The panellists and audience members discussed how uncertainty was already affecting their businesses. Brexit-related uncertainty was distracting management – "there isn't one board of directors across Europe that hasn't had a discussion about Brexit" – and customers were already starting to alter their behaviour, favouring short term over long term purchases. One business owner commented that their commercial wholesale purchasers were asking them to provide analysis on the impact of a hard Brexit on their supply chains. Others highlighted the unprecedented and pervasive nature of the uncertainty, potentially touching upon all aspects of business, including matters such as financing, human resources, R&D and data localisation.
Many agreed that without a sufficient level of detail about what the future might hold, it was very difficult for businesses to know what they need to plan for, let alone how to do it. There was a concern among panellists that, without more clarity on the direction of travel in the negotiations soon, businesses would need to "prepare for the worst – whatever that may be" by implementing contingency plans. One participant commented that the implementation of contingencies was already happening in some sectors and that it would become a major theme in management decision-making in three to four months' time.
Theresa May's speech: collaborative rhetoric, but lacking in detail
The panellists broadly agreed that the Theresa May's speech in Florence on 22 September 2017 was a "step forward", but that it was lacking in detail. One participant lamented that the position on the British side of the negotiations appeared to have developed from "Brexit means Brexit" to "we are where we are".
As to the UK Prime Minister's call for a transitional implementation period, the panel were sceptical that two years would not be enough of an extension to achieve agreement on the future relationship. The panel also doubted whether the statements made by Mrs May would be enough to satisfy the EU that talks should progress to the next stage.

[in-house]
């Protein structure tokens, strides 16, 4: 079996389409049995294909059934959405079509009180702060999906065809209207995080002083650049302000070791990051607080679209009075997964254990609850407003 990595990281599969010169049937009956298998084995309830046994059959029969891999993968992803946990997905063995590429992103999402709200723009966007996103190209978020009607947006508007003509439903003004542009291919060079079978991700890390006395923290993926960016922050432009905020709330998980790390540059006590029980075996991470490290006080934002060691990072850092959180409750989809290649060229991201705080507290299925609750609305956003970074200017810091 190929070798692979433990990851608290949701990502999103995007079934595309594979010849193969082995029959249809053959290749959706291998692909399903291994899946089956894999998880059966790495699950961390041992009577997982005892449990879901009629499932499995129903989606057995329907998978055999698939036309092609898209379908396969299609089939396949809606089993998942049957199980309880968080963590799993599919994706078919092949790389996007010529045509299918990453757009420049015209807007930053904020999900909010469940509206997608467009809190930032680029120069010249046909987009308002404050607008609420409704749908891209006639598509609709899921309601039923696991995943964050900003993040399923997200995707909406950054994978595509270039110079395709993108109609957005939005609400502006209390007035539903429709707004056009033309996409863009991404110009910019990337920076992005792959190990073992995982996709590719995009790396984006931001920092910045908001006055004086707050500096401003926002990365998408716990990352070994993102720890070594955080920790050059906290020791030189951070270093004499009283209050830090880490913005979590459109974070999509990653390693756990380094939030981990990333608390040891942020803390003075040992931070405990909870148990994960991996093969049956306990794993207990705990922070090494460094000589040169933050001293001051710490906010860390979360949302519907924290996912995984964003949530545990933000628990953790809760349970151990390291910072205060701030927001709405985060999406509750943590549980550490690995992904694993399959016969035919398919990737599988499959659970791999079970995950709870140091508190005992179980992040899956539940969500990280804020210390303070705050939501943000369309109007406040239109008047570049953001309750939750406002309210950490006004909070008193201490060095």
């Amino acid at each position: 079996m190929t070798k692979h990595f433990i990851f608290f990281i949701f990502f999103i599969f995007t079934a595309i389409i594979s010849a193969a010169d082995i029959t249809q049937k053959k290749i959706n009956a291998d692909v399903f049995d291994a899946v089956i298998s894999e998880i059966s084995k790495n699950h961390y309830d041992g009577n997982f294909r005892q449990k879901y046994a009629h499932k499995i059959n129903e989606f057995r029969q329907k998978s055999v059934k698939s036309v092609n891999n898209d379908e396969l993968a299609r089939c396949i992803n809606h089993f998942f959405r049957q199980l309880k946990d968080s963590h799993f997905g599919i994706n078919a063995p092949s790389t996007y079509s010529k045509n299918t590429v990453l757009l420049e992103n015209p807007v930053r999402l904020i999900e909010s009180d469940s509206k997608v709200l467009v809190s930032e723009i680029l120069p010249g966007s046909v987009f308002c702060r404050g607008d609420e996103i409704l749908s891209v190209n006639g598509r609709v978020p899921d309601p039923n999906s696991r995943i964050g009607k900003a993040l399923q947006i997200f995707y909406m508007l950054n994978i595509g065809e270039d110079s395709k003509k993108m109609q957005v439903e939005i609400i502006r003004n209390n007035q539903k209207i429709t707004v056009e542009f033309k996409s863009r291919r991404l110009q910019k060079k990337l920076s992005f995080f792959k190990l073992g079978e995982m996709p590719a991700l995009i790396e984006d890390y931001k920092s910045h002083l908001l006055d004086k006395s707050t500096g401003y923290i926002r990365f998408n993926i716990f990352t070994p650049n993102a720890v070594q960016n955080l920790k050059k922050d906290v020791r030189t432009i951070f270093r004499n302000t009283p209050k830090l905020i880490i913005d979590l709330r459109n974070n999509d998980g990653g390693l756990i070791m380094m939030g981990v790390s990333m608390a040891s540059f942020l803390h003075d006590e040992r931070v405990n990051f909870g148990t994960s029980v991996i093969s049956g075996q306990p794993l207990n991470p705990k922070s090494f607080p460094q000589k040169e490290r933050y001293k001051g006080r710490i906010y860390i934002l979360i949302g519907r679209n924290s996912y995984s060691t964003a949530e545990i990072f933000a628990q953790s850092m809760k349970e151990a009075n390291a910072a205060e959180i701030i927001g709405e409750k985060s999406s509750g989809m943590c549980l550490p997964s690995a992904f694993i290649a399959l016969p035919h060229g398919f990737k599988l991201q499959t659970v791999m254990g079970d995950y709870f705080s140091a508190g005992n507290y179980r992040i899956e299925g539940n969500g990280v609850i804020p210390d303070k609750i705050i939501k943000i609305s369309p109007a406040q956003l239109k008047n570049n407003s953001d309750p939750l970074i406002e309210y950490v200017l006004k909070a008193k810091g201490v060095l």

The panel did not consider the recent election in Germany and the potential for coalition talks to take time to conclude would materially impact the negotiations: "the EU has its mandate and its structure for negotiations; this will continue with or without Germany, for the time being". However, some were concerned that Brexit had been demoted to "any other business" for many Continental European leaders, who were moving on to focus on other matters.
As a result, many businesses were already planning for a hard Brexit, whereby the UK would revert to trading with the EU on WTO terms. The panel was in unison in declaring that this would be the worst outcome of all, as it would have catastrophic impact on all aspects of their businesses.
A call to arms?
Despite the problems Brexit presents, none of the participants suggested that it would lead to a mass exodus of businesses from the UK. The continental businesses would continue to access the UK's markets for its finance, talent and innovation-friendly regulatory environment, among other things, and European consumers would continue to travel to the UK and buy UK products. "We shouldn't overplay the role politics plays in our day to day lives", one remarked.
What can businesses do now in light of the report's findings? The panel's response was unanimous: business was too slow to make its voice heard during the referendum campaign and should not delay any longer to assist politicians on both sides of the negotiations grapple with the detailed implications of Brexit. Failure to do so could result in the legitimate concerns of the doers and makers of Europe being overlooked in favour of political objectives and ultimately a bad deal for everyone.